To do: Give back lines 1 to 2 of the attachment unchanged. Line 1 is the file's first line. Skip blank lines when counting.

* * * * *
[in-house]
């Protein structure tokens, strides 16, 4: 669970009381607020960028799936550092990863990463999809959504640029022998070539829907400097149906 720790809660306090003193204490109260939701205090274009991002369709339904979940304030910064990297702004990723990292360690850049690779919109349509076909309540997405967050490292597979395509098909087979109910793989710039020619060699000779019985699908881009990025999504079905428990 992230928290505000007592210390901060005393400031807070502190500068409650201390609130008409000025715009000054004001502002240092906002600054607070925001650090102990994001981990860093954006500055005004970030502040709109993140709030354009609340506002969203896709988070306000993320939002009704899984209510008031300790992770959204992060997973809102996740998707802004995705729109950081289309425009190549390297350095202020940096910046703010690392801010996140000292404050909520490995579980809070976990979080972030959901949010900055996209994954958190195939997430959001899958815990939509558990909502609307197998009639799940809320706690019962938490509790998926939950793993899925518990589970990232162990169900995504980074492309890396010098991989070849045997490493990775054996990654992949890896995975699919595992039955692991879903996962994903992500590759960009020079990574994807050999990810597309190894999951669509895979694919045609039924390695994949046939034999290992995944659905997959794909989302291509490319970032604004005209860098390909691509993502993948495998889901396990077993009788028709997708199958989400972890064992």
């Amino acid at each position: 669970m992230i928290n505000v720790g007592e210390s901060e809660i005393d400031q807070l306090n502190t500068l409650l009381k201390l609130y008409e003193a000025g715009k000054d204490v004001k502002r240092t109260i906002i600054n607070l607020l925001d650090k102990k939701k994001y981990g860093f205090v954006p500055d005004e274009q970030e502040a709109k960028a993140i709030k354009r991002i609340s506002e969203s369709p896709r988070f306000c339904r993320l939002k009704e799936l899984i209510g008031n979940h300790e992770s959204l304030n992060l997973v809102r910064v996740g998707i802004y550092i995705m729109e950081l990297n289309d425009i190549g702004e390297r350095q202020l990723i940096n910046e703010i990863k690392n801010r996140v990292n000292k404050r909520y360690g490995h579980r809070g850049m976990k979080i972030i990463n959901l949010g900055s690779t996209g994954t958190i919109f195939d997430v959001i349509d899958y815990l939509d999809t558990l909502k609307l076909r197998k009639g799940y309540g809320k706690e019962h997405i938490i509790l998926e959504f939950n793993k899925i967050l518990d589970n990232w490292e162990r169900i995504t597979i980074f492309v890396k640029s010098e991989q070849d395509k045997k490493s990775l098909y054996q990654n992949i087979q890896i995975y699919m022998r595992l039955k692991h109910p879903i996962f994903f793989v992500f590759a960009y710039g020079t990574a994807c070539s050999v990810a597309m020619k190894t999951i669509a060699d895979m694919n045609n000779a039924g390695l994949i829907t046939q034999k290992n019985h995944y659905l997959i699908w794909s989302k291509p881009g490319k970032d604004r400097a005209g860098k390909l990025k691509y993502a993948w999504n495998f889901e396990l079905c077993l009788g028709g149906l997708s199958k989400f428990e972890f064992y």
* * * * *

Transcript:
[in-house]
């Protein structure tokens, strides 16, 4: 669970009381607020960028799936550092990863990463999809959504640029022998070539829907400097149906 720790809660306090003193204490109260939701205090274009991002369709339904979940304030910064990297702004990723990292360690850049690779919109349509076909309540997405967050490292597979395509098909087979109910793989710039020619060699000779019985699908881009990025999504079905428990 992230928290505000007592210390901060005393400031807070502190500068409650201390609130008409000025715009000054004001502002240092906002600054607070925001650090102990994001981990860093954006500055005004970030502040709109993140709030354009609340506002969203896709988070306000993320939002009704899984209510008031300790992770959204992060997973809102996740998707802004995705729109950081289309425009190549390297350095202020940096910046703010690392801010996140000292404050909520490995579980809070976990979080972030959901949010900055996209994954958190195939997430959001899958815990939509558990909502609307197998009639799940809320706690019962938490509790998926939950793993899925518990589970990232162990169900995504980074492309890396010098991989070849045997490493990775054996990654992949890896995975699919595992039955692991879903996962994903992500590759960009020079990574994807050999990810597309190894999951669509895979694919045609039924390695994949046939034999290992995944659905997959794909989302291509490319970032604004005209860098390909691509993502993948495998889901396990077993009788028709997708199958989400972890064992």